Official Document

Page 12 of 13

Figure 3

American Louisiana Purchase Claims Convention

Photo of a old bound document

Three documents were transmitted detailing the sale and purchase of Louisiana. Each is covered with purple velvet embroidered with silver and gold thread and white silk appliqué. The initials in the center stand for "Peuple Francais"—The People of France. The object attached by the braided cord, called a skippet, contains the seal of the French government impressed in wax.

The treaty of cession is written both in French and English on both sides of three sheets and one side of a fourth, measuring 9-5/8 inches by 14-3/8 inches. Article I declares, in part:

The First Consul of the French Republic desiring to give to the United States a strong proof of his friendship doth hereby cede to the United States in the name of the French Republic for ever and in full Sovereignty the said territory with all its rights and appurtenances as fully and in the Same manner as they have been acquired by the French Republic.

The convention, or international agreement, for payment is written on both sides of one sheet and one side of a second. Article I states:

The Government of the United States engages to pay to the French Government in the manner Specified in the following article the sum of Sixty millions of francs independent of the Sum which Shall be fixed by another Convention for the payment of the debts due by France to citizens of the United States.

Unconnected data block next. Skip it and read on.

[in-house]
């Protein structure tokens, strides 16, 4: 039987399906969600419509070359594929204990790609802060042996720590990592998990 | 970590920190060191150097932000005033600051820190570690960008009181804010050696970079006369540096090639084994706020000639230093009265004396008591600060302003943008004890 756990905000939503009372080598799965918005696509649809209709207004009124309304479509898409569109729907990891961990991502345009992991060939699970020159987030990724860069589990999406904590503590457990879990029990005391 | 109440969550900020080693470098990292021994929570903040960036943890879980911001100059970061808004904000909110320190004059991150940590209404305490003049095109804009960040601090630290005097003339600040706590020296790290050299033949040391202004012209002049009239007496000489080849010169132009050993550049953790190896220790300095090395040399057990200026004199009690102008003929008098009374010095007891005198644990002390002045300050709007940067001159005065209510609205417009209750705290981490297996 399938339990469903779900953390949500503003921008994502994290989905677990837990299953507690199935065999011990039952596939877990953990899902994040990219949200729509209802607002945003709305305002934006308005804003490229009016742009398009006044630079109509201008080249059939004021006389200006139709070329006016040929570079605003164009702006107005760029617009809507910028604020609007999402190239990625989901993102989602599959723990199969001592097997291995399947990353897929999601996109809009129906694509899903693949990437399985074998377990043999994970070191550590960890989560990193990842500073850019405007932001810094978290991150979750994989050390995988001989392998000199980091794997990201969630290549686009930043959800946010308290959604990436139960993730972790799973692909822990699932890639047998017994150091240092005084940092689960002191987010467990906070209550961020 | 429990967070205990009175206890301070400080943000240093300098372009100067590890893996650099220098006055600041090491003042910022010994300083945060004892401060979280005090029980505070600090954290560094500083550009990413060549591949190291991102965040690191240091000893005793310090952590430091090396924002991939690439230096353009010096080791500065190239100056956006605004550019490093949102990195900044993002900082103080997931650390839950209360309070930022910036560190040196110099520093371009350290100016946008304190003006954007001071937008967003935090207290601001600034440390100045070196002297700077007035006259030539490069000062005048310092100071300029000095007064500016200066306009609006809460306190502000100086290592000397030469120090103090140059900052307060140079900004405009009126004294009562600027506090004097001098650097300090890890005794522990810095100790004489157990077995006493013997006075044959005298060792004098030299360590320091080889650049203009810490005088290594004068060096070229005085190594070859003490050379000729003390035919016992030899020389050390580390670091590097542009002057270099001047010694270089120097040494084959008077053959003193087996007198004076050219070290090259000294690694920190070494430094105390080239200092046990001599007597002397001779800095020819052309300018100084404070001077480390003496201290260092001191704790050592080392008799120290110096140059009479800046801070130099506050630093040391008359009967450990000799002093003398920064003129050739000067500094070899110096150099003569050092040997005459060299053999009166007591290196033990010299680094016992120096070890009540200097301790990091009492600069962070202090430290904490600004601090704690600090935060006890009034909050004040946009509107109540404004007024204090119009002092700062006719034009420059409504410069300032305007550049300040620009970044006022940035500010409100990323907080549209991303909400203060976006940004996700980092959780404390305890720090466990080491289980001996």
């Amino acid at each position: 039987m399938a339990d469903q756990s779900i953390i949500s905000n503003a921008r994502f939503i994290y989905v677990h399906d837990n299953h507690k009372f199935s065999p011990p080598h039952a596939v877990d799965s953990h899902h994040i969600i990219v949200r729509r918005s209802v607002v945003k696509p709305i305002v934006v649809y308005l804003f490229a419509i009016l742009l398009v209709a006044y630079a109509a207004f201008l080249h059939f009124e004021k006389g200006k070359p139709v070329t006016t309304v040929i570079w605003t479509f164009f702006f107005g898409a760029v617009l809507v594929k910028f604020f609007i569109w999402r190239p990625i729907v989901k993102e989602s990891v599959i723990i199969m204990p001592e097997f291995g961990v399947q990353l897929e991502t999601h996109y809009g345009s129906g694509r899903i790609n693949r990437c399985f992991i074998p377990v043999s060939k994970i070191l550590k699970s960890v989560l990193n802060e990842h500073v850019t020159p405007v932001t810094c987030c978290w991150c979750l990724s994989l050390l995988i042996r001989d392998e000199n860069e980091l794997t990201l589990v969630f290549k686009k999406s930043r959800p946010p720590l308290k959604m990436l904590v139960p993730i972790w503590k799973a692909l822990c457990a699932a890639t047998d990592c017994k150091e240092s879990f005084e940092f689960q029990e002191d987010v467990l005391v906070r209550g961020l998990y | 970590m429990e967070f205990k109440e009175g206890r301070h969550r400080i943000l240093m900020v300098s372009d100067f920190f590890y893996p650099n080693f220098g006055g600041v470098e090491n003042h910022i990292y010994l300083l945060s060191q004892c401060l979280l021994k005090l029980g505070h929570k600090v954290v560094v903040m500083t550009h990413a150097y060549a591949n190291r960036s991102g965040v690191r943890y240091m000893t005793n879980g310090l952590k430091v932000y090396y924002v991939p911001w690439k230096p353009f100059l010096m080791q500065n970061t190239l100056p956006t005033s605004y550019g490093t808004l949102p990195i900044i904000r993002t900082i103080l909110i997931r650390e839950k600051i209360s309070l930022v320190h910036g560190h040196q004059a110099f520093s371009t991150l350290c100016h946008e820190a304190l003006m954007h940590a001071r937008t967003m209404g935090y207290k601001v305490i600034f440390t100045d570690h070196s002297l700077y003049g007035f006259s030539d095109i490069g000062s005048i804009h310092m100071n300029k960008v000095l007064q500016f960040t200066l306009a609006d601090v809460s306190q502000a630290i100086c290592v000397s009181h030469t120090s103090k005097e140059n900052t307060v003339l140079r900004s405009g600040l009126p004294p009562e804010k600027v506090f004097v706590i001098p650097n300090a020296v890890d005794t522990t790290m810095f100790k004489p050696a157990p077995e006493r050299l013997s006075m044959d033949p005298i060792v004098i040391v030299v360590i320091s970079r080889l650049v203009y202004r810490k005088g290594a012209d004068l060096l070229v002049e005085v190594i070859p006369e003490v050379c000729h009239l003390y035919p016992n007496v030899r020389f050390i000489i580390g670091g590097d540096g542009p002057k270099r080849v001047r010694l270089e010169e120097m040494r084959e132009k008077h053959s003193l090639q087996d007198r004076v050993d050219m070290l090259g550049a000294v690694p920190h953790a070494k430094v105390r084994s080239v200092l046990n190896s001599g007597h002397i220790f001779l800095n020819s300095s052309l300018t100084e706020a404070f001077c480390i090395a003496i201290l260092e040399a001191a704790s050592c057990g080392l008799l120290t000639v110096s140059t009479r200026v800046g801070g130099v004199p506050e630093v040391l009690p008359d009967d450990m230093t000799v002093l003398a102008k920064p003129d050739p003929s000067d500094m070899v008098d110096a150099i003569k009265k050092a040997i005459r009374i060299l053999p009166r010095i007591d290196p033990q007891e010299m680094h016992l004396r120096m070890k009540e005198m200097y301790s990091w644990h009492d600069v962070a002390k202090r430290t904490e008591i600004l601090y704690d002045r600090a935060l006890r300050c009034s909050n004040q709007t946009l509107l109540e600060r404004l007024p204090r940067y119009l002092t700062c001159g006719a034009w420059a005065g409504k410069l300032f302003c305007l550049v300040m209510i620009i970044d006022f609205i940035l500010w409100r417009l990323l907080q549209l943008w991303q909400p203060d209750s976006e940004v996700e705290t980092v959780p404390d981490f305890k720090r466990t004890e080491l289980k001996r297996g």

The claims convention, pictured above and on the next page, is written on both sides of three sheets. Article I reads:

The debts due by France to citizens of the United States contracted before the 8th Vendémiaire1 ninth year of the French Republic/30th September 1800/ Shall be paid according to the following regulations with interest at Six per Cent; to commence from the period when the accounts and vouchers were presented to the French Government.

All three document are signed by Robert Livingston, James Monroe, Francois de Barbe-Marbois, and Bonaparte.

1. The first month of the of the calendar inaugurated in 1792 by the short-lived First French Republic. In the Gregorian calendar, used elsewhere throughout Europe and North America, Vendémiaire extended from September 22nd or 23rd to October 21st or 22nd, depending on the year.